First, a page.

I wasn't allowed to play urban stations on my clock radio when I went to sleep as a kid, but that didn't stop me much. Between 1977 and 1980, Soul Train came on at 1 a.m., right after Saturday Night Live went off. Why my parents were so strict with some things and lenient with others was beyond me, but I was allowed to set my alarm to 12:45 a.m. every Saturday, just as SNL's music guest was doing their second song, so I could watch my favorite show afterwards. Then it was back into bed at 2 a.m. so I could wake up for Sunday school the next morn.
For urban radio on late Saturday, there wasn't an idea of live remotes from such and such club as they do now. Normally you'd get the usual disco fare from 8 p.m. till 2 a.m., then after that the 2 a.m. to 6:00 jock would play some real left-of-center progressive stuff, like a Mandrill album cut or maybe Bill Withers' 10-minute long "City Of The Angels." I know it's hard to believe, but there was a time in life in which radio was the progressive epicenter of what was hip and next. I mean, it built and contracted my geek behind, right? Right?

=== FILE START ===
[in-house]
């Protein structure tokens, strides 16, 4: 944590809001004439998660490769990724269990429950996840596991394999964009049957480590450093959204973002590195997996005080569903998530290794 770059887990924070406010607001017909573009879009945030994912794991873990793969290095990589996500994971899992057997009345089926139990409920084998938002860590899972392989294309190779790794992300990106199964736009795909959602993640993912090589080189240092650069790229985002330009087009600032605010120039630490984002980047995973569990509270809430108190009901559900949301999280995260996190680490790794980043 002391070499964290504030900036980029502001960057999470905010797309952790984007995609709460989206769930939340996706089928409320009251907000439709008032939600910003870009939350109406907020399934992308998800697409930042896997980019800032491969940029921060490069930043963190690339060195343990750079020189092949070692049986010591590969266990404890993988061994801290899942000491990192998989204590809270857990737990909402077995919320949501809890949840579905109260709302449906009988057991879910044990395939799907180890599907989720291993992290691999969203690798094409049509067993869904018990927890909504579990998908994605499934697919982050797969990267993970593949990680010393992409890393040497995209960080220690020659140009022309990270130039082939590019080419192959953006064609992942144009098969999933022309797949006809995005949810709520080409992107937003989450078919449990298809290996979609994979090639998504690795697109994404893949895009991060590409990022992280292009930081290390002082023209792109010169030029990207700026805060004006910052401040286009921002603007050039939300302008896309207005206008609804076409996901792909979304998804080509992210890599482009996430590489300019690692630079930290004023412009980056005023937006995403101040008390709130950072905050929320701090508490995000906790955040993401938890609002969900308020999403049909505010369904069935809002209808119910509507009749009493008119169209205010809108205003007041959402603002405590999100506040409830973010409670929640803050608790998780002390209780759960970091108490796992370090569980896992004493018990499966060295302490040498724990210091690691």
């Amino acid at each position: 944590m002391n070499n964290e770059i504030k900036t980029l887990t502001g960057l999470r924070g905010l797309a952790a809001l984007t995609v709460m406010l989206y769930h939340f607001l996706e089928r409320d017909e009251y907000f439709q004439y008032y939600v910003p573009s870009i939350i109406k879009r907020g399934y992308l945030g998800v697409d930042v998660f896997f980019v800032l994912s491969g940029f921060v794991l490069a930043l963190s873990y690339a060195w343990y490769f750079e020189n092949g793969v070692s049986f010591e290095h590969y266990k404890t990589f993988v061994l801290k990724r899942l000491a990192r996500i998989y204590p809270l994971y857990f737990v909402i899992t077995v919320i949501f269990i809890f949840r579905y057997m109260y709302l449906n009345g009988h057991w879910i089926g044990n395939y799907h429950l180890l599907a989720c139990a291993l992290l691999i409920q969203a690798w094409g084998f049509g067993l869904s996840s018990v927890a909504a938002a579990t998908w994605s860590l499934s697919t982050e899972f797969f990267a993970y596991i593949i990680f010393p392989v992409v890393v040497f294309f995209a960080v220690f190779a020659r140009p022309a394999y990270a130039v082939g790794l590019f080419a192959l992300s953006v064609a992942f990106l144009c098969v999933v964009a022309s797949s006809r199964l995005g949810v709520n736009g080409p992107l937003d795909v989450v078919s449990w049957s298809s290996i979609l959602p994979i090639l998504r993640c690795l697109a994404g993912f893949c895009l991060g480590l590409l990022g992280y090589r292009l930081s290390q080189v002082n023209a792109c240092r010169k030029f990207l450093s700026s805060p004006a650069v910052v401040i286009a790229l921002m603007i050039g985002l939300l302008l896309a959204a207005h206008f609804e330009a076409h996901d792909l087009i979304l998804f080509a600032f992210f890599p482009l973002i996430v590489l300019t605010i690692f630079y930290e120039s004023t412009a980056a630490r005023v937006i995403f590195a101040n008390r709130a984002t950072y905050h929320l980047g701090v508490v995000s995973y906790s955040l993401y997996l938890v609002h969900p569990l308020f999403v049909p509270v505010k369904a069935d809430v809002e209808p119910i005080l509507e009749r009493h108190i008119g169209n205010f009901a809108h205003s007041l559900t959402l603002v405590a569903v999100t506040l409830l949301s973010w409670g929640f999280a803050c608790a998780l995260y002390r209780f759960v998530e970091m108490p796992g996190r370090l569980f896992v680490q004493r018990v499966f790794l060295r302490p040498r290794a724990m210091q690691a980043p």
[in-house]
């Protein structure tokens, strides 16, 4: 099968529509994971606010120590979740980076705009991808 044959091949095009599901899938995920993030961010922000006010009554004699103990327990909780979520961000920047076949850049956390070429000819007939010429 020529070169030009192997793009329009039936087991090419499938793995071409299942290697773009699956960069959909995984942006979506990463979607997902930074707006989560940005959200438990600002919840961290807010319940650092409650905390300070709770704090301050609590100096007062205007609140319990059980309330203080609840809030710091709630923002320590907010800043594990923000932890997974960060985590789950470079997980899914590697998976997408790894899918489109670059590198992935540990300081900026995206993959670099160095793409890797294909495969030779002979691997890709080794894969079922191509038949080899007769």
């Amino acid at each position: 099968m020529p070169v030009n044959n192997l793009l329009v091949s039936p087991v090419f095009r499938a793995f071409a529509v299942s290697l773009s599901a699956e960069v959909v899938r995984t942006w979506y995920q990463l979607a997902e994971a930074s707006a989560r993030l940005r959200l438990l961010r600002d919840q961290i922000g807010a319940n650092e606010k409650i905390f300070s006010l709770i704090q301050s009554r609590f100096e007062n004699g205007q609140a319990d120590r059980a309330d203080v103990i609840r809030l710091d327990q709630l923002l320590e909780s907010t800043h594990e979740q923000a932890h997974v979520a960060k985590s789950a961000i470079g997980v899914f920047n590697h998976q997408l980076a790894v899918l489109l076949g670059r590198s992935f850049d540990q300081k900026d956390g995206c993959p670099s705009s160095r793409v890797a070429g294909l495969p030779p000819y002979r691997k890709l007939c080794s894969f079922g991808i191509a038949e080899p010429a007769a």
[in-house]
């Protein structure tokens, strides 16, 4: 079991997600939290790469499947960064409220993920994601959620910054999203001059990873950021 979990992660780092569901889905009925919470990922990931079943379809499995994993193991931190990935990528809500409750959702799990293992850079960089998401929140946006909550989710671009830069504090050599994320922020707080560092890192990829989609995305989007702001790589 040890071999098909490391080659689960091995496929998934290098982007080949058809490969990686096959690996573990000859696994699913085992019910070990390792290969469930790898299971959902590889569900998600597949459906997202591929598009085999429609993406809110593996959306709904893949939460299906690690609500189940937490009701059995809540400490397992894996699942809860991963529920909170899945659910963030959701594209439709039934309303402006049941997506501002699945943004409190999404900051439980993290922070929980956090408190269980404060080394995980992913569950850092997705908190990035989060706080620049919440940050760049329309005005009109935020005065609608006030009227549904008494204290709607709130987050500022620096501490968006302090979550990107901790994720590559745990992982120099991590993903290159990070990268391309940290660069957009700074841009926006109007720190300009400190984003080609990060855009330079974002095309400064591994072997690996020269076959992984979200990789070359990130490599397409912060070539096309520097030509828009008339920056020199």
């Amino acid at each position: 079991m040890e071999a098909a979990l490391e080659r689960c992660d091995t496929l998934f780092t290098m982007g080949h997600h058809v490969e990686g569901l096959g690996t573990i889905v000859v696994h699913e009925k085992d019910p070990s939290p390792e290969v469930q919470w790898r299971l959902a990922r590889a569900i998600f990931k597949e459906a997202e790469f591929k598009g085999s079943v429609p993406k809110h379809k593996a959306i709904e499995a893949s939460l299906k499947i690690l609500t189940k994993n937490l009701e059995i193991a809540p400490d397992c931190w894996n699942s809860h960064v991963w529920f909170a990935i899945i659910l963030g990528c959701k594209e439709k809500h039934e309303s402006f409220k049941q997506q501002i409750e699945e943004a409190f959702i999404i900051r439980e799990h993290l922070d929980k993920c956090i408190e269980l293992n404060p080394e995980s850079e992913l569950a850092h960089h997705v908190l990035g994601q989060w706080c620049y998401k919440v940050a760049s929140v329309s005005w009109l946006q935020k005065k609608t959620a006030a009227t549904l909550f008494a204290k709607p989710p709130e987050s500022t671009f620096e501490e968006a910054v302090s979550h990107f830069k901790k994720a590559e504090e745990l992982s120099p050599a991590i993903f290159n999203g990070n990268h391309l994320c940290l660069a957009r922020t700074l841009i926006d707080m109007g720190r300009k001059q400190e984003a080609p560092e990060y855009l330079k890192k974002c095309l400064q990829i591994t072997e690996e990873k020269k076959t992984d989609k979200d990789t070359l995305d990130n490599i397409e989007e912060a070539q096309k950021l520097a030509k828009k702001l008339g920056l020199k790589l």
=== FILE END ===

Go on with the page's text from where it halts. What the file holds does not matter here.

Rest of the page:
From '69 to '89, black music was on a roll with what was hip. German prog outfit Kraftwerk's "Trans-Europe Express" was usually on around this time late Saturdays. And man, it was hypnotic. I never knew what to call it, and there was nothing like a Shazam app to tell me song titles, so I'd have to suffer for a week until the next Saturday with a tape recorder ready to go the second I heard all that futuristic electronic shuffle drumming and robotic synths. When 1979 came, I never heard Kraftwerk again on radio. But that song always stuck in my head like a minuscule movie popcorn kernel I could not get rid of. All that changed when I was at a roller-skating party for my neighborhood friend Shawn Riley. His old brother was the DJ. I never heard an 808 drum machine before – it was quite overwhelming to take this all in and be an 11-year-old. And finally to hear that Kraftwerk song after all these years, it was a mystery solved. I ran to the booth and begged to know what it was. They handed me the 12-inch and asked, "You like this? It's too fast!" Then they gave it to me. That moment was my Mean Joe Green with the kid in the Coke commercial. I still have, DJ and cherish that "Planet Rock" 12-inch record to this day.